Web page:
BUCHAREST, ROMANIA, MAY 30 -- A powerful earthquake shook towns and villages throughout Romania today, leaving eight people dead, nearly 300 injured and sending out strong tremors that were felt as far away as Moscow and Istanbul.

Unspecified numbers of deaths and injuries were reported in the neighboring Soviet republic of Moldavia, as the initial shock wave rippled through the Carpathian Mountain Range in Central and Eastern Romania. Aftershocks lasting as long as a half-minute or more were felt at irregular intervals after the early-afternoon quake, some well after nightfall.

The quake, which set buildings wobbling around the country, was centered in the same region as strong temblors in 1977 and 1986. It sent thousands of the capital's 2.2 million residents into the streets, and many were injured as they leaped in panic from upper-story windows.

The extent of property damage could not be immediately learned, but the cost of repair and reconstruction will certainly be a blow to a nation still reacting to the shock of the bloody December revolution that ended four decades of totalitarian rule. Taking the lead in the earthquake clean-up could be the first test for President-elect Ion Iliescu.

Iliescu won a landslide victory in elections two weeks ago, but faces criticism from vocal opponents in the major cities, who say that he and his party -- the National Salvation Front -- are closet Communists who prospered while running Romania into the ground during the rule of dictator Nicolae Ceausescu.

The U.S. Geological Survey said the quake measured 6.5 on the open-ended Richter scale, with its epicenter believed to be about 100 miles northeast of Bucharest in the sparsely settled Carpathians. The temblor lasted about 45 seconds, according to Romanian state television.

There were reports of structural damage to many of the city's masonry apartment houses, but there were no reports of collapsed buildings or serious fires.

Indoors, ceilings shed plaster, chandeliers rocked and a low rumbling sound, like that of a distant subway train, was heard. Some people cowered in darkened hallways, too frightened to move. School buildings were evacuated.

Two deaths were reported in Bucharest, while the other fatalities occurred in the towns of Buzau, Brasov, Brailia and Prahova, to the north and east of the capital, according to Romanian police.

Strong tremors also were felt throughout Bulgaria, but Bulgarian state radio reported only minor property damage. One woman reportedly died of shock. The Kozlodovi Nuclear Power Station on the Danube River was closed, but the International Atomic Energy Commission in Vienna said the quake was unlikely to cause an accident at any nuclear-power plants in the region.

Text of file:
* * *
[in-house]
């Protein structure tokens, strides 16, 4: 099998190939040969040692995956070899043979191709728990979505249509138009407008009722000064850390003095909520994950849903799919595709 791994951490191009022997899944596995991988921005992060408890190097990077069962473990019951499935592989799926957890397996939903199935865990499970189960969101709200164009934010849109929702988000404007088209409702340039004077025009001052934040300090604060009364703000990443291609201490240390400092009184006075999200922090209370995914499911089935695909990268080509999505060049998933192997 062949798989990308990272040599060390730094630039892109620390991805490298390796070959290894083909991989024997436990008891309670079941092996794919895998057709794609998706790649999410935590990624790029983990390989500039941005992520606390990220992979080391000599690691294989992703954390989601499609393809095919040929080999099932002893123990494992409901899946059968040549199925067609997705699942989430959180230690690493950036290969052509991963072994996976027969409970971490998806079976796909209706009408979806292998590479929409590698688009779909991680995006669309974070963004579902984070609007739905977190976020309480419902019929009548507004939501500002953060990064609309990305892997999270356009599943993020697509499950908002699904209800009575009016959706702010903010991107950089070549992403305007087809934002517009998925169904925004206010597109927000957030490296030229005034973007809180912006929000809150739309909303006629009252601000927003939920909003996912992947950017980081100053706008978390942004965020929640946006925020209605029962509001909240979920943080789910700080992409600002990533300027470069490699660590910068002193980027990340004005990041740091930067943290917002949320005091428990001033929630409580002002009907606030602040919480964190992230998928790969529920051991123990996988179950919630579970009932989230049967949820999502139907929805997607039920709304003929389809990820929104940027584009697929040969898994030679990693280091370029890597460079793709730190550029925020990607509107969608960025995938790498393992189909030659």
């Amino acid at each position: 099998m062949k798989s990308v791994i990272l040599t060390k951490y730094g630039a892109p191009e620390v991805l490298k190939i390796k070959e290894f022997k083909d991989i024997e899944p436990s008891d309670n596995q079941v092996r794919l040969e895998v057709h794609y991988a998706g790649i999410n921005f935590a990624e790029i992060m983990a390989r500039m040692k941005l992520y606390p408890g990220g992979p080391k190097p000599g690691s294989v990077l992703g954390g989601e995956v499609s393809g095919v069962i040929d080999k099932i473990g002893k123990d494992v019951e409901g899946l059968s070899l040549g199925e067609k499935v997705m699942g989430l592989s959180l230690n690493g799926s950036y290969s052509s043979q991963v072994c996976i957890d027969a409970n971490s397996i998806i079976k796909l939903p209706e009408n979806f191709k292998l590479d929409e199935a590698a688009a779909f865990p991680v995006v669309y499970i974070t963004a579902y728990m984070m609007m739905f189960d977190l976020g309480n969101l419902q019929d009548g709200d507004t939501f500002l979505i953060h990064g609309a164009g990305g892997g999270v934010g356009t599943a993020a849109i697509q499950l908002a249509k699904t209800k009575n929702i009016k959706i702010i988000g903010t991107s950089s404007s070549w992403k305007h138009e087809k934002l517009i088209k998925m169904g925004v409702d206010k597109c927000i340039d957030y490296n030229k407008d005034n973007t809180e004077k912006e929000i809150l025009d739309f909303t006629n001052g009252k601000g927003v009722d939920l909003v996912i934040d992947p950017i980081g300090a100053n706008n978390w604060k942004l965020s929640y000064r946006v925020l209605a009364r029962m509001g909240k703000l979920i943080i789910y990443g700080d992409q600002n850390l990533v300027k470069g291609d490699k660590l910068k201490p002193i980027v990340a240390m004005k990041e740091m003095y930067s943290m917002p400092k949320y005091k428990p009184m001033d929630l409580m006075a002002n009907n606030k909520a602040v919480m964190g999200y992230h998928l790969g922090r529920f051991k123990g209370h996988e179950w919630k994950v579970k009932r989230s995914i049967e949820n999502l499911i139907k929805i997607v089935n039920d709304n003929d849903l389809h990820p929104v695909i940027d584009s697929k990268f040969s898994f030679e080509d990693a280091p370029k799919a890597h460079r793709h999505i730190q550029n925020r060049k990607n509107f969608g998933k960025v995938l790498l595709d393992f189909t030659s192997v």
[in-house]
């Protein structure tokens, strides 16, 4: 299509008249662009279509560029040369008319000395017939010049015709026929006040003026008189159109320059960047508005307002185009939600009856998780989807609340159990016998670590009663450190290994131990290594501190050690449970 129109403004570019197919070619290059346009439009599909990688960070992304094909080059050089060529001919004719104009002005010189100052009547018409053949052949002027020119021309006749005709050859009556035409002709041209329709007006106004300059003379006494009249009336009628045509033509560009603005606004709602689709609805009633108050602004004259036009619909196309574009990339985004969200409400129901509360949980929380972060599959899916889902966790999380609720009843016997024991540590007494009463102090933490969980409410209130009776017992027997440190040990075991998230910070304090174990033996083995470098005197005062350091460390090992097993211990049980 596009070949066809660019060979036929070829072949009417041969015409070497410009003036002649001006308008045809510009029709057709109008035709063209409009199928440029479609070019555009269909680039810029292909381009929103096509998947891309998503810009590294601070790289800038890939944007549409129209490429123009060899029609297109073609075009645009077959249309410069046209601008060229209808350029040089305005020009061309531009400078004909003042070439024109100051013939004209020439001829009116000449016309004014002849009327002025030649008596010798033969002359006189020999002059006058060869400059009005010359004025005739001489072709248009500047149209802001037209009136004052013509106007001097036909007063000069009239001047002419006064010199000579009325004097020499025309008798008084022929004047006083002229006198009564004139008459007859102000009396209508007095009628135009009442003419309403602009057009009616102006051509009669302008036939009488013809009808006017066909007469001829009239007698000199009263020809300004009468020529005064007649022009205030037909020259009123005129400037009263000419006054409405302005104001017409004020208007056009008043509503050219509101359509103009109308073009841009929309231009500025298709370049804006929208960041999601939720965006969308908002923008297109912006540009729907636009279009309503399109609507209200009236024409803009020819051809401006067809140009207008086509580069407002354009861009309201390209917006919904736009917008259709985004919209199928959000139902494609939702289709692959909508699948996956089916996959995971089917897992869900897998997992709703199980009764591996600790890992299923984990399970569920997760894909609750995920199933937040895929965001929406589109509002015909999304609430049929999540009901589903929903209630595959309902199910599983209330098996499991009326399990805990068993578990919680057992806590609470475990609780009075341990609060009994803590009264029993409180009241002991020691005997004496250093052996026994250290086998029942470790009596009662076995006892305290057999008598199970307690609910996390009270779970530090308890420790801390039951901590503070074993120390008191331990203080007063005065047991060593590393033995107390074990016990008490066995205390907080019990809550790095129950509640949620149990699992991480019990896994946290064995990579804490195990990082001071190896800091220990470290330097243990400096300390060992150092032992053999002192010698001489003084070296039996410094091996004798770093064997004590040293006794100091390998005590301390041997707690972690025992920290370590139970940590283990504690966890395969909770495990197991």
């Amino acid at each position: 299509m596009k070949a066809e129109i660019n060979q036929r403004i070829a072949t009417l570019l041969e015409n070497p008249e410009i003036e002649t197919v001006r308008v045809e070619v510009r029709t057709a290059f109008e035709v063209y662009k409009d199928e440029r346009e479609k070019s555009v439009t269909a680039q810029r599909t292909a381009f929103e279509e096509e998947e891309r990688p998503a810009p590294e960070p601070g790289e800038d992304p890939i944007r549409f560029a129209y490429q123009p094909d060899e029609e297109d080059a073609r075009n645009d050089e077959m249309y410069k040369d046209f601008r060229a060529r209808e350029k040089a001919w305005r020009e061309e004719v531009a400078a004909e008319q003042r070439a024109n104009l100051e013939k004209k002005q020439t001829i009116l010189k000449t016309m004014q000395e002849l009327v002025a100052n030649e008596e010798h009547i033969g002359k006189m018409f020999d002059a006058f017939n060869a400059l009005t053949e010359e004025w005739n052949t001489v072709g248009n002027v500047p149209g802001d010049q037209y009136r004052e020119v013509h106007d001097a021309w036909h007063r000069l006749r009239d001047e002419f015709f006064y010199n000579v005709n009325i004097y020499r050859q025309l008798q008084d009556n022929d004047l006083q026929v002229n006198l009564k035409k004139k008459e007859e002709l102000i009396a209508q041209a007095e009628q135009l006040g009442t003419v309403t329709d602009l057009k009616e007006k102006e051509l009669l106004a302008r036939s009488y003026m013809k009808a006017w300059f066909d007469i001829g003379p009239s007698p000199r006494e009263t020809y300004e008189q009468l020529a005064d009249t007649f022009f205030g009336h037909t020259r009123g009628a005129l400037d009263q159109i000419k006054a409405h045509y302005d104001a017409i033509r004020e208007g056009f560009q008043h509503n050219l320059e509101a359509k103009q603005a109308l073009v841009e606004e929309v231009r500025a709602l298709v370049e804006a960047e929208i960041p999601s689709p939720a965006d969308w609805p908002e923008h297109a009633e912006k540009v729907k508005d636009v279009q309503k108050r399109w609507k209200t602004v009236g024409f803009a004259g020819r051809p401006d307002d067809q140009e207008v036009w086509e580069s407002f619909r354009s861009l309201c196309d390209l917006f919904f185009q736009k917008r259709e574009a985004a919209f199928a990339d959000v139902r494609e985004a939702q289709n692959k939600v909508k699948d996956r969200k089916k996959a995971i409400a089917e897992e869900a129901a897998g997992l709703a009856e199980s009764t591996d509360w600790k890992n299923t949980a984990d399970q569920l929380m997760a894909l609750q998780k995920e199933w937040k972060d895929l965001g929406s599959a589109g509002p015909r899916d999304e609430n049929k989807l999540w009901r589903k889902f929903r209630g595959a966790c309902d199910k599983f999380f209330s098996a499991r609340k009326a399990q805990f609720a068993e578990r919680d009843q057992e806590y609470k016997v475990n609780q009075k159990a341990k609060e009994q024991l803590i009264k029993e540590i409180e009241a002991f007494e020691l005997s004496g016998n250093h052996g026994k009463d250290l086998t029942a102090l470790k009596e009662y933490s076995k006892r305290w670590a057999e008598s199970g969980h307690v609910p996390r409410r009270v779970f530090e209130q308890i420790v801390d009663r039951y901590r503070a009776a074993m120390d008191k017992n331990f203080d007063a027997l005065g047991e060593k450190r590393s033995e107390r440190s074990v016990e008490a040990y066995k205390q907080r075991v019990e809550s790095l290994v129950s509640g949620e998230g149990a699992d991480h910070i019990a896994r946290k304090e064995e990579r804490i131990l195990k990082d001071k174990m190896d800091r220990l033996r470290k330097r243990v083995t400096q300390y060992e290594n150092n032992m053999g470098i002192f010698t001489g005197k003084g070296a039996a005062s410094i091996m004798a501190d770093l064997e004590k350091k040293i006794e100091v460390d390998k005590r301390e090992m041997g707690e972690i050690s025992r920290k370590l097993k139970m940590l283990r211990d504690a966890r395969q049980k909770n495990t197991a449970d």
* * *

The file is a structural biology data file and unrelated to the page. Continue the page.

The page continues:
In the Soviet Union, the earthquake knocked out telephone lines in the Russian republic, the Ukraine and Moldavia. The Soviet news agency Tass quoted a legislator, Ilmar Bisher, as saying the quake had caused serious damage in Moldavia. "Not only destruction but dead and wounded," he said, but gave no details. In Moscow, the aging 10-story U.S. Embassy building was closed until saftey checks could be carried out.

Soviet President Mikhail Gorbachev, in Ottawa on the first leg of his visit to North America, said the quake had caused no major casualties or damage in his country and that there was no need for him to cut his trip short. In December 1988, the devastation and thousands of deaths caused by a powerful earthquake in Soviet Armenia led Gorbachev to curtail his meeting in Washington with president Reagan.

One group here that may actually have benefitted from the quake was the 70 or so hunger strikers who have been the center of a month-long anti-Communist demonstration here.

In the last week, the number of demonstrators joining them for daily protest rallies had dwindled from several thousand to about 100, the result of several days of cold rain and resignation of many here to the landslide election of a new government led by officials of the old Communist state.

On Tuesday night, Romanian state television had announced that it was time to move the demonstrators away from the major boulevard they have occupied since April 22.

More than 100 riot police had positioned themselves near the demonstrators' barricade by midday, but the quake brought thousands out on to the streets, and many of them joined the demonstration. They rebuked the riot police, who eventually withdrew.